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Squamish Nation hereditary chief Janice George (r) and her husband Buddy Joseph display a traditional Coast Salish woven wool blanket, one of several commissioned to decorate the atrium of the new Arts and Social Sciences building.
Squamish Nation hereditary chief Janice George (r) and her husband Buddy Joseph display a traditional Coast Salish woven wool blanket, one of several commissioned to decorate the atrium of the new Arts and Social Sciences building.

Weaving a cultural renaissance

March 19, 2009

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For centuries, Coast Salish artists wove exquisite wool blankets, robes, tunics and other items their people used and traded with other aboriginal nations to be used for spiritual, ceremonial and political occasions.

But traditional weaving suffered after colonization and had almost disappeared in the Squamish Nation until hereditary chief Janice George and her husband Buddy Joseph sparked a major revival about six years ago.

Today, thanks to their efforts, more than 120 weavers are working in their community and beyond, hundreds more are learning the craft, and countless future students will be able to access lessons on DVD and the Internet.

On March 27, SFU will share in the renaissance when the traditional artists unveil the weavings they created for the Burnaby campus’ new "Aboriginal Gathering Place" in the Arts and Social Sciences Complex (ASSC 1) atrium. George and Joseph’s protégés at the Squamish L’hen Awtxw Weaving House wove the intricate wall hangings using their designs based on oral and written histories of Burnaby Mountain.

The pair’s passion for historical weaving began in 2003 when George tried to buy a woven tunic on display at a First Nations gathering in Washington State. "The weaver said, ‘Well, I could sell it to you—or I could teach you for the same amount of money’," recalls Joseph. "That was our defining moment. Jan asked me if I was interested and I said ‘absolutely’, and the rest is history."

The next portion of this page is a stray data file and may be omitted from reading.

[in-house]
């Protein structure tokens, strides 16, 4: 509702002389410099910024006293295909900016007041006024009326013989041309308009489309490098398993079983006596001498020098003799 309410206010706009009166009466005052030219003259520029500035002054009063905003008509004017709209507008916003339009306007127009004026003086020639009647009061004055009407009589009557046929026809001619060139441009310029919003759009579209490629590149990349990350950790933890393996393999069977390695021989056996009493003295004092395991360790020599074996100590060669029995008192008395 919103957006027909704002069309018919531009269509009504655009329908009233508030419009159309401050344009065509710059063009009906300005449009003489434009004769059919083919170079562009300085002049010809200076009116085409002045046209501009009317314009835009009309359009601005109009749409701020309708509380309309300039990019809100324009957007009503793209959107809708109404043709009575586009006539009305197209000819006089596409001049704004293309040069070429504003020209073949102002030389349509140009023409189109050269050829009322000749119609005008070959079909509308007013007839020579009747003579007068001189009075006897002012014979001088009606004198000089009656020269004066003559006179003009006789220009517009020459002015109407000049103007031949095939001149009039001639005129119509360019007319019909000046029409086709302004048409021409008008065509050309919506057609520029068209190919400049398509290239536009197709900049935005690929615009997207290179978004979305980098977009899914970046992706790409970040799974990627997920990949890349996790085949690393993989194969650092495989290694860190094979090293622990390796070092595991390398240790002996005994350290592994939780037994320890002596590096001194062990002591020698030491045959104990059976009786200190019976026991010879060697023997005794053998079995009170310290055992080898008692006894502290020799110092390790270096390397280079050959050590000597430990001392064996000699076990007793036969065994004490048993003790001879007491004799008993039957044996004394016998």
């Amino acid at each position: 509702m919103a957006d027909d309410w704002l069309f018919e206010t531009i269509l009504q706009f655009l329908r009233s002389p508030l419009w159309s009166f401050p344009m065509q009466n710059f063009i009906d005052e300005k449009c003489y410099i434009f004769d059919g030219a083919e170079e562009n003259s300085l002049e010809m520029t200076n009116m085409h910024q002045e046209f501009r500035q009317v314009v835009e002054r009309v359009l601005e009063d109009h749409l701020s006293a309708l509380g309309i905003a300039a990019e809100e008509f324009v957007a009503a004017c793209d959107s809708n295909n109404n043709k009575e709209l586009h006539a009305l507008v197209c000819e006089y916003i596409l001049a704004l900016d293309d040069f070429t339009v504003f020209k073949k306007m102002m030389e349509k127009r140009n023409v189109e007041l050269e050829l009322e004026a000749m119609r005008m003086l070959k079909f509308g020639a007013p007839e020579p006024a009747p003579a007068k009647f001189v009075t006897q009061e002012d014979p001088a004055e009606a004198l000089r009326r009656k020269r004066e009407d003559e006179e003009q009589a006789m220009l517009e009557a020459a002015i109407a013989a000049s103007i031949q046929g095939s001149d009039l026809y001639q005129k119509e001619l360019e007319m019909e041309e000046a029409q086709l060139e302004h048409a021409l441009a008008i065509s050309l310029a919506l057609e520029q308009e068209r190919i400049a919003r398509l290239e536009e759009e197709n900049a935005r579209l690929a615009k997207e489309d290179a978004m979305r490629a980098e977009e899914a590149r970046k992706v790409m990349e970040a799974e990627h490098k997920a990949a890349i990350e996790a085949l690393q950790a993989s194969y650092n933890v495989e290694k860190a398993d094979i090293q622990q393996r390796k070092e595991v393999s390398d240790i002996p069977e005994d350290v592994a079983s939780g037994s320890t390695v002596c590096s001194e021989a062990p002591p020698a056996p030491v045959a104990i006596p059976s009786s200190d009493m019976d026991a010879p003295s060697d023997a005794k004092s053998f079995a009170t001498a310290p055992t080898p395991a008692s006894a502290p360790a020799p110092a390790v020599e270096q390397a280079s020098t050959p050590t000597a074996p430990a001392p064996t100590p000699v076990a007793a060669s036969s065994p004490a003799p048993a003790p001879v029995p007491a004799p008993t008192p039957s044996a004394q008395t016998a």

For Joseph, the rebirth of weaving in part represents following in the footsteps of his late father, who helped to rekindle the vanishing art of West Coast aboriginal woodcarving in the mid-1960s. Today, collectors around the world prize Haida and Coast Salish sculptures.

For George, the revival is a spiritual tribute to her ancestors, particularly her grandmother. "It’s hard to explain what this revival means to our people," she says.

"The elders cried when they saw it was back in our community, they were so happy. And my grandmother said she always hoped and dreamed it would come back."

The public Welcoming of Blankets ceremony begins at 1:30 pm in the ASSC 1.

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zelma joseph

love our beautiful work Bud, hope to go see in person again someday. Zelma from alaska/nm

Pamela Jumbo

I heard about the weaving workshop through my co-workers at Lytton First Nations: Cheryl and Bobby. I read about the way you wanted to be taught, well, I would also like this opportunity, the workshop sounds great. It's a good day to learn.

All My relations

Pamela Jumbo

Sandie Dielissen, BA (Hons), Archaeology & First Nations Studies

It is a honour to have these beautiful weavings hang in the atrium of the museum and First Nations Studies. This area has finally come alive! We are fortunate to have the story of Burnaby Mountain told through the magnificent art of traditional Salish weavers. Thank you for sharing this work through the workshop, storytelling, dancing and singing.

Margit Boronkay

Did the Salish people do backstrap weaving?

Luci Hicks

Is traditional Salish weaving done vertical like the Navajo rug weaving? I am assuming yes because of the long time element. Harness loom weaving with the treddling and the heddles and harnesses seems more recent. Your work is beautiful.

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